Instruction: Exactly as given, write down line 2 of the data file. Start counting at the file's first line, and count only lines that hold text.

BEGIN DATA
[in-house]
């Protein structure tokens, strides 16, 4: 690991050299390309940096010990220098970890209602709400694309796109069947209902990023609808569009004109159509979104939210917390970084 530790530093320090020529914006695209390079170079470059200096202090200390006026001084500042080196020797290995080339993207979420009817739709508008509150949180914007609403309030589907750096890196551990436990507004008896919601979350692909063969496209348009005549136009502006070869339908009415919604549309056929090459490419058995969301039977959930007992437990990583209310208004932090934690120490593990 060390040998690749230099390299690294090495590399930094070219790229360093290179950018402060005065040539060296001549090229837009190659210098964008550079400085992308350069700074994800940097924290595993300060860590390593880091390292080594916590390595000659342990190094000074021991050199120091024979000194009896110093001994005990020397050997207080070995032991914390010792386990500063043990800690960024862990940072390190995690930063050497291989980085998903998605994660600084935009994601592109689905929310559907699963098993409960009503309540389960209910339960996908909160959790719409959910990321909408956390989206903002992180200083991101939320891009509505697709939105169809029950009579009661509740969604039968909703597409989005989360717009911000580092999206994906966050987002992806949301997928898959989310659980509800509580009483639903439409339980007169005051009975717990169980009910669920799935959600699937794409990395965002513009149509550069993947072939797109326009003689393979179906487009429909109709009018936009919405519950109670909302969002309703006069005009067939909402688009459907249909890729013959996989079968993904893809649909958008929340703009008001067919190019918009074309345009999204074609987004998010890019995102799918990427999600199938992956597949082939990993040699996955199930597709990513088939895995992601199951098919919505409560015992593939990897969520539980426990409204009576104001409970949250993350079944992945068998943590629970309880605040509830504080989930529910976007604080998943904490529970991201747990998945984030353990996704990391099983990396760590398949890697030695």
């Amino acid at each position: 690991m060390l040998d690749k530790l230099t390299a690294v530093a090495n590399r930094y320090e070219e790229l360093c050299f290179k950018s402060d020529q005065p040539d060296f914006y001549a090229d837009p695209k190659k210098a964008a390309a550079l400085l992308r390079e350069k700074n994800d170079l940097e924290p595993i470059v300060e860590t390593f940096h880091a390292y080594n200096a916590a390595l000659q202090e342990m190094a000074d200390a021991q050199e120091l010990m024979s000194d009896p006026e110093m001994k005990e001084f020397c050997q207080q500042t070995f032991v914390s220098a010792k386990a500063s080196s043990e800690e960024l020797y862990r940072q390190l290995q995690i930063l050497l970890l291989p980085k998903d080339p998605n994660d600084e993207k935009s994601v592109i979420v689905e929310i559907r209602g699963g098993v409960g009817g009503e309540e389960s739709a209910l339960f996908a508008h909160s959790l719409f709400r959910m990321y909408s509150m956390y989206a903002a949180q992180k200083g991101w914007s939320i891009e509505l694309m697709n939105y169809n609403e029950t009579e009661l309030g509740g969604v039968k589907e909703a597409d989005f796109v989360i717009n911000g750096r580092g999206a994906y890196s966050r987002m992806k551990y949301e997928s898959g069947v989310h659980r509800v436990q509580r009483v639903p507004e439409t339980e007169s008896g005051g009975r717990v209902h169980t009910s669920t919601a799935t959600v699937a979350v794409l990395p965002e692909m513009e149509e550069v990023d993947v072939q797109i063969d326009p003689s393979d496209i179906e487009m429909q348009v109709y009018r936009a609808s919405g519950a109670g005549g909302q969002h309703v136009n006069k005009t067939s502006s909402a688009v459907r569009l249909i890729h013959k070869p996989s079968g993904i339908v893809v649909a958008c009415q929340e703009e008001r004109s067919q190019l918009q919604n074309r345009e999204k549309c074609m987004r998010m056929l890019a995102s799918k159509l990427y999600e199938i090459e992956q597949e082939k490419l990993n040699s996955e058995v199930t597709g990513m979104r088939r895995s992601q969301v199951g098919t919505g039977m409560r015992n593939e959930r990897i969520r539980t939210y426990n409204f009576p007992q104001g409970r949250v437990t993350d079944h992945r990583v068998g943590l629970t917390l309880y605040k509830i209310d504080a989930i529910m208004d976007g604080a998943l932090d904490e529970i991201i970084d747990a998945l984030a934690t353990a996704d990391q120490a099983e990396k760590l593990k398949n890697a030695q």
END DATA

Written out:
């Protein structure tokens, strides 16, 4: 690991050299390309940096010990220098970890209602709400694309796109069947209902990023609808569009004109159509979104939210917390970084 530790530093320090020529914006695209390079170079470059200096202090200390006026001084500042080196020797290995080339993207979420009817739709508008509150949180914007609403309030589907750096890196551990436990507004008896919601979350692909063969496209348009005549136009502006070869339908009415919604549309056929090459490419058995969301039977959930007992437990990583209310208004932090934690120490593990 060390040998690749230099390299690294090495590399930094070219790229360093290179950018402060005065040539060296001549090229837009190659210098964008550079400085992308350069700074994800940097924290595993300060860590390593880091390292080594916590390595000659342990190094000074021991050199120091024979000194009896110093001994005990020397050997207080070995032991914390010792386990500063043990800690960024862990940072390190995690930063050497291989980085998903998605994660600084935009994601592109689905929310559907699963098993409960009503309540389960209910339960996908909160959790719409959910990321909408956390989206903002992180200083991101939320891009509505697709939105169809029950009579009661509740969604039968909703597409989005989360717009911000580092999206994906966050987002992806949301997928898959989310659980509800509580009483639903439409339980007169005051009975717990169980009910669920799935959600699937794409990395965002513009149509550069993947072939797109326009003689393979179906487009429909109709009018936009919405519950109670909302969002309703006069005009067939909402688009459907249909890729013959996989079968993904893809649909958008929340703009008001067919190019918009074309345009999204074609987004998010890019995102799918990427999600199938992956597949082939990993040699996955199930597709990513088939895995992601199951098919919505409560015992593939990897969520539980426990409204009576104001409970949250993350079944992945068998943590629970309880605040509830504080989930529910976007604080998943904490529970991201747990998945984030353990996704990391099983990396760590398949890697030695």